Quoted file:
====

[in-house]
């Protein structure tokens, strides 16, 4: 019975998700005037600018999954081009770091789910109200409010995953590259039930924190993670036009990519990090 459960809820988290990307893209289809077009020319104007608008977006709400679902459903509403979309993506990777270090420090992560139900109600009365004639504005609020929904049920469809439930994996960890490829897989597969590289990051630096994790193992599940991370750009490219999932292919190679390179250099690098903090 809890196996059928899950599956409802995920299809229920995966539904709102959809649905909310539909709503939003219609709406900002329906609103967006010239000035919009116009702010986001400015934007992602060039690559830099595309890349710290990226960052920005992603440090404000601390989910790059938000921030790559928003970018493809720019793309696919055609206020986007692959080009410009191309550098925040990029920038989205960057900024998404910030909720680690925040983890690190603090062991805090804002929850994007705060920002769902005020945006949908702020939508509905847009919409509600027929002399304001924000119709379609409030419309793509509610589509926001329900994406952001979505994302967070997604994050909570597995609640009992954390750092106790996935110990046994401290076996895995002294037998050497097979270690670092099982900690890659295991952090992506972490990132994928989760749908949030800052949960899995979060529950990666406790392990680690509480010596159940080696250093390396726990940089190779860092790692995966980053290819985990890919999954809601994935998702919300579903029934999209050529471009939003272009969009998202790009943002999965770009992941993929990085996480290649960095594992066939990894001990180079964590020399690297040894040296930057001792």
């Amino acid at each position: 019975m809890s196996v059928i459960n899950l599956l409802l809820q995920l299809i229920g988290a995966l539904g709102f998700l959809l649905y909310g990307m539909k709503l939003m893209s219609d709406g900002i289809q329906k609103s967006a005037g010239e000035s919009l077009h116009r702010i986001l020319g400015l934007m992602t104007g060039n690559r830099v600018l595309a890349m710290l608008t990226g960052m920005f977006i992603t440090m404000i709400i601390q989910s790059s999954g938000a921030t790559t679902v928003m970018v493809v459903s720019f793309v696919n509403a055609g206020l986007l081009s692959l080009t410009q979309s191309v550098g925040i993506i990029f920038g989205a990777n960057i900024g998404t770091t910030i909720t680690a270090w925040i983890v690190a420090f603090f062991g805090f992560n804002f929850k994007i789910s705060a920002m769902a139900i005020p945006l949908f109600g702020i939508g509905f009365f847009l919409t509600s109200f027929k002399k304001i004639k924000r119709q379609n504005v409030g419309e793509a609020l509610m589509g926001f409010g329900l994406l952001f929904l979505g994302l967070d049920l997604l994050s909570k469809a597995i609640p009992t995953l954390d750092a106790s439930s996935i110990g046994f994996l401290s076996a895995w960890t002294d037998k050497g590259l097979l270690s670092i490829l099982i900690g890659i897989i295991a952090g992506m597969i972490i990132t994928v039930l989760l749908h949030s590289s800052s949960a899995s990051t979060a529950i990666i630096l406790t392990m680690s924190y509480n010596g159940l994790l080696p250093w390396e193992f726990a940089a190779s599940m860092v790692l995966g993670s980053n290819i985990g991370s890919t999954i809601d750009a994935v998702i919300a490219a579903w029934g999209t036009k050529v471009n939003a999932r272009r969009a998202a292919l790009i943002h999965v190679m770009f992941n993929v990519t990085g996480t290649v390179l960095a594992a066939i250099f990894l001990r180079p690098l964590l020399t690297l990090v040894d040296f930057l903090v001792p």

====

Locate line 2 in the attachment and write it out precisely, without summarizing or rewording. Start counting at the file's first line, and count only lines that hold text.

């Protein structure tokens, strides 16, 4: 019975998700005037600018999954081009770091789910109200409010995953590259039930924190993670036009990519990090 459960809820988290990307893209289809077009020319104007608008977006709400679902459903509403979309993506990777270090420090992560139900109600009365004639504005609020929904049920469809439930994996960890490829897989597969590289990051630096994790193992599940991370750009490219999932292919190679390179250099690098903090 809890196996059928899950599956409802995920299809229920995966539904709102959809649905909310539909709503939003219609709406900002329906609103967006010239000035919009116009702010986001400015934007992602060039690559830099595309890349710290990226960052920005992603440090404000601390989910790059938000921030790559928003970018493809720019793309696919055609206020986007692959080009410009191309550098925040990029920038989205960057900024998404910030909720680690925040983890690190603090062991805090804002929850994007705060920002769902005020945006949908702020939508509905847009919409509600027929002399304001924000119709379609409030419309793509509610589509926001329900994406952001979505994302967070997604994050909570597995609640009992954390750092106790996935110990046994401290076996895995002294037998050497097979270690670092099982900690890659295991952090992506972490990132994928989760749908949030800052949960899995979060529950990666406790392990680690509480010596159940080696250093390396726990940089190779860092790692995966980053290819985990890919999954809601994935998702919300579903029934999209050529471009939003272009969009998202790009943002999965770009992941993929990085996480290649960095594992066939990894001990180079964590020399690297040894040296930057001792």